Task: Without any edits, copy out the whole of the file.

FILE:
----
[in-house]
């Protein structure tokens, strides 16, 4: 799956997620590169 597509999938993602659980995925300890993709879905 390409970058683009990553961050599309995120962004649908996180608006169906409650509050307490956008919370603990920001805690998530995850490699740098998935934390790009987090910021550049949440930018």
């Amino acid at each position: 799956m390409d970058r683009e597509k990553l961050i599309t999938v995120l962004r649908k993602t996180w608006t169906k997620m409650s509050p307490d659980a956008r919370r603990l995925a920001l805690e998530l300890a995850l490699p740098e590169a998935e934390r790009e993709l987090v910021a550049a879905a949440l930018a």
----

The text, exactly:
[in-house]
């Protein structure tokens, strides 16, 4: 799956997620590169 597509999938993602659980995925300890993709879905 390409970058683009990553961050599309995120962004649908996180608006169906409650509050307490956008919370603990920001805690998530995850490699740098998935934390790009987090910021550049949440930018």
């Amino acid at each position: 799956m390409d970058r683009e597509k990553l961050i599309t999938v995120l962004r649908k993602t996180w608006t169906k997620m409650s509050p307490d659980a956008r919370r603990l995925a920001l805690e998530l300890a995850l490699p740098e590169a998935e934390r790009e993709l987090v910021a550049a879905a949440l930018a």